For the Rebuilding 49ers, 2017 Just Doesn't Matter

David Malinsky

Tuesday, August 1, 2017 1:40 PM UTC

Tuesday, Aug. 1, 2017 1:40 PM UTC

The San Francisco 49ers aren't going to win much -- if at all -- in 2017. And that simply doesn't matter for the franchise in the present ... Michael Pelfrey could play the lead in “Nobody up There Likes Me”… It is time for your voice(s) to be heard.

Point Blank – Aug. 1, 2017

It is time for Part II of our tour across the NFL 2017 training camps, but in heading to the Bay area perhaps the designated year on the calendar does not matter – what GM John Lynch, Coach Kyle Shanahan and others are working on may require even more tearing down before there can be some kind of build-up. There is plenty to sort through there, and one of our keys today is that you can begin bringing your voice into the process.

One of the driving forces in the original development of Point Blank was to make this not a daily moment, but instead an active place where sports bettors could bring their ideas into discussion throughout each day, and I believe we have been successful with it through the years. It hasn’t just been about high level sports discussion, but also to showcase that even as the rules of conduct have become lax in the social media age, no license required before someone starts driving the car, it is possible to maintain polite and dignified levels across discourses.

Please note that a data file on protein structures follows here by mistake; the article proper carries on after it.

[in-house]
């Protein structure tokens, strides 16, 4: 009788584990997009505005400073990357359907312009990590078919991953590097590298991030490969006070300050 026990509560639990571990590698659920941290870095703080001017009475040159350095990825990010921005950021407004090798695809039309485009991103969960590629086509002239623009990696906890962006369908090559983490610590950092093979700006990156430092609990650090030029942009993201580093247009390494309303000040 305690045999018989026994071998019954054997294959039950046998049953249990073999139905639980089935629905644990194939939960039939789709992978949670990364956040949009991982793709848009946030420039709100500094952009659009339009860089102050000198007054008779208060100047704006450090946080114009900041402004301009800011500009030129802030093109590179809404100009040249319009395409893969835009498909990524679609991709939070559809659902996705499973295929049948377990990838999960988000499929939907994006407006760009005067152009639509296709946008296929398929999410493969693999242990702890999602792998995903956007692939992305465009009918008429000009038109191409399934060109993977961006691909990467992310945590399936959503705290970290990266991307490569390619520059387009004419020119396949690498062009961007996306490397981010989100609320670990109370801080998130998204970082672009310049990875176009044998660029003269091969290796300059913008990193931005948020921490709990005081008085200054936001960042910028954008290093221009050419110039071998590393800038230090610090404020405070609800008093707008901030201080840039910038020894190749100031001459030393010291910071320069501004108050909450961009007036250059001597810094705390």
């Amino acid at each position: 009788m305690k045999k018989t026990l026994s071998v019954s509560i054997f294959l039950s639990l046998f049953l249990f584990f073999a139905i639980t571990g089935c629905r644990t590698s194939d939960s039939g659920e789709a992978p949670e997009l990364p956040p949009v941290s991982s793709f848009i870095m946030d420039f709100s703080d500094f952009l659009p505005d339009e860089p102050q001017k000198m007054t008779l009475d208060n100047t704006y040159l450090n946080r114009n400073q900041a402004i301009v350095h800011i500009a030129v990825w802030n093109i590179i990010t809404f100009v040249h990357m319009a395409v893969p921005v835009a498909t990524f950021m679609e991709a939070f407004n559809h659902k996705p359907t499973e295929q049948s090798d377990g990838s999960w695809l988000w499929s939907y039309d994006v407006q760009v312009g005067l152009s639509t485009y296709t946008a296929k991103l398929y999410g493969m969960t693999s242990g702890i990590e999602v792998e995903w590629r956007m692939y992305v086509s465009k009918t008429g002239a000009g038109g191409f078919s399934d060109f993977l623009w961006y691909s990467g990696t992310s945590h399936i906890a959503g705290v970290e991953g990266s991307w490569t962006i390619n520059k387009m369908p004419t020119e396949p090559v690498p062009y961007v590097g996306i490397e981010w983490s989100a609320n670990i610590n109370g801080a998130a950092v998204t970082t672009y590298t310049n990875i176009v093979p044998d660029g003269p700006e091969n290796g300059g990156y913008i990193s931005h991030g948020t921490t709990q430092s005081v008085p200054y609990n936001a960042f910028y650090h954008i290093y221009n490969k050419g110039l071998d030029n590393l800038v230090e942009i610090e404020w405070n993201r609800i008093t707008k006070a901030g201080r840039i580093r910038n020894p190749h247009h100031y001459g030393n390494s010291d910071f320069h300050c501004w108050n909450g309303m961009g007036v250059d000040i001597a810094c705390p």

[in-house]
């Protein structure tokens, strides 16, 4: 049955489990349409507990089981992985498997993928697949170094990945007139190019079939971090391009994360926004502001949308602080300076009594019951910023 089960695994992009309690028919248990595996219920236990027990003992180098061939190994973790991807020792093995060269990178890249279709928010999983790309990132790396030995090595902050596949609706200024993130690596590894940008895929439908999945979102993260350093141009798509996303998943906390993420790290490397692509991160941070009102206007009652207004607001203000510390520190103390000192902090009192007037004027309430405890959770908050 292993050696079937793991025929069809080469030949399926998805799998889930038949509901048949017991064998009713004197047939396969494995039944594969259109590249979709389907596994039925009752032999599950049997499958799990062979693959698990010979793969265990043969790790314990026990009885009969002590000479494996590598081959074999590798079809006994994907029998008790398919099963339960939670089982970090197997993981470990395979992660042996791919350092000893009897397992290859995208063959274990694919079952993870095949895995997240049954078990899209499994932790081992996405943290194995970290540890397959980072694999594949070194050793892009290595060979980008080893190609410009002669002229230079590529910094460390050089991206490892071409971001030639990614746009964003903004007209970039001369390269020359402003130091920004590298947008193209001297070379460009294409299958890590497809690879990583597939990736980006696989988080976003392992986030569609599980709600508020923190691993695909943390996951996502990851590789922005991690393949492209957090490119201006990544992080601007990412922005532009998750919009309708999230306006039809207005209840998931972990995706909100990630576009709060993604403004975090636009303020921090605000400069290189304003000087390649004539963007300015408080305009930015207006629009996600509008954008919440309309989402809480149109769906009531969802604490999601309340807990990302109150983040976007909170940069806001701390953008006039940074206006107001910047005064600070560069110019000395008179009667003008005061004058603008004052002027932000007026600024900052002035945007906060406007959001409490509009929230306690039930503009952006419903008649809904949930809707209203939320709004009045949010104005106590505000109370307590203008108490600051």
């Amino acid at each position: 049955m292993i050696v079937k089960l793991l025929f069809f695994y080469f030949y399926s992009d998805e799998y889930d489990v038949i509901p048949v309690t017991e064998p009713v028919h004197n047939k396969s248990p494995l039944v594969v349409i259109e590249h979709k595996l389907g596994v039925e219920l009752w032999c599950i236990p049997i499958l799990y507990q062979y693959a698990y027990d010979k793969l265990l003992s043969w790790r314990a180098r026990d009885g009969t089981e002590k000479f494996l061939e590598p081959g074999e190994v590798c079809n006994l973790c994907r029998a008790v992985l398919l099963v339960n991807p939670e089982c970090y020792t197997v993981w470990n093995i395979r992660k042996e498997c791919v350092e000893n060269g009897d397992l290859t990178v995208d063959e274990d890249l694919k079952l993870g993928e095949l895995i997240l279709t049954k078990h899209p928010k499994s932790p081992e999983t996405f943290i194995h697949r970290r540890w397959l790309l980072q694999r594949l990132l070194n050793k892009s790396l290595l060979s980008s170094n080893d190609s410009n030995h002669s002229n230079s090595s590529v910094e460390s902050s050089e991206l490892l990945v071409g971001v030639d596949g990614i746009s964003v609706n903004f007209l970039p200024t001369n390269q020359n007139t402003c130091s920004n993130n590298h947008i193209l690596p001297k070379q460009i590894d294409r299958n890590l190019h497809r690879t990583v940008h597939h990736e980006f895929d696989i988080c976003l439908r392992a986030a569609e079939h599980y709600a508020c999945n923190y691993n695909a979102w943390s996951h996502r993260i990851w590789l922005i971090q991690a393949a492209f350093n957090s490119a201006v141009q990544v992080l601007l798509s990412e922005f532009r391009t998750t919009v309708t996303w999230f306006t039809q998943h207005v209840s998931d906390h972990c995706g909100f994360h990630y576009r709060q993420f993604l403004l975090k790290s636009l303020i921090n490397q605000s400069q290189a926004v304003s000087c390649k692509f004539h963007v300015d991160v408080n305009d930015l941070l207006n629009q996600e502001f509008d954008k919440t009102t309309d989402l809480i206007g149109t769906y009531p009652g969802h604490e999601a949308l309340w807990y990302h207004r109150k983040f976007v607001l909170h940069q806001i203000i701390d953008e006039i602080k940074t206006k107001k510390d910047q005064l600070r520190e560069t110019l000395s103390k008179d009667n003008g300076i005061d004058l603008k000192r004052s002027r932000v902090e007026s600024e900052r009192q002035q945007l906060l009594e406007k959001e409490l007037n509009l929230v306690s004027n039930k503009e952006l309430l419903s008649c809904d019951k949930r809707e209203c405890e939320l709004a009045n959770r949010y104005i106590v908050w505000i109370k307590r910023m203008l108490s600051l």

In the sports betting arena we need to be able to do that -- time and information are precious, and we all have work to do if we are going to win. The previous standards were high, now we all have the opportunity to take them to an even higher level.

This is going to be a work in progress, so your feedback will be a crucial part of the proceedings. You will see a comments window in gray in the upper left of each day’s edition; that is the trigger. Click on that and it will open a window to the right of the screen where the flow will take place, but note that it will not take you off of the main column, so that you can scroll through both at the same time. Then we can all put our heads together to create the best flow.

Let’s get the ball rolling, and as has been the case in the past, questions on topics across the entire sports handicapping spectrum are welcome. But let’s also set the golden rule up front -- “Who do you like in XXX vs. ???” -- is not a discussion, and will not receive a written response. Questions about the 49ers will be addressed, of course, and there may be some fascinating ones through the season ahead.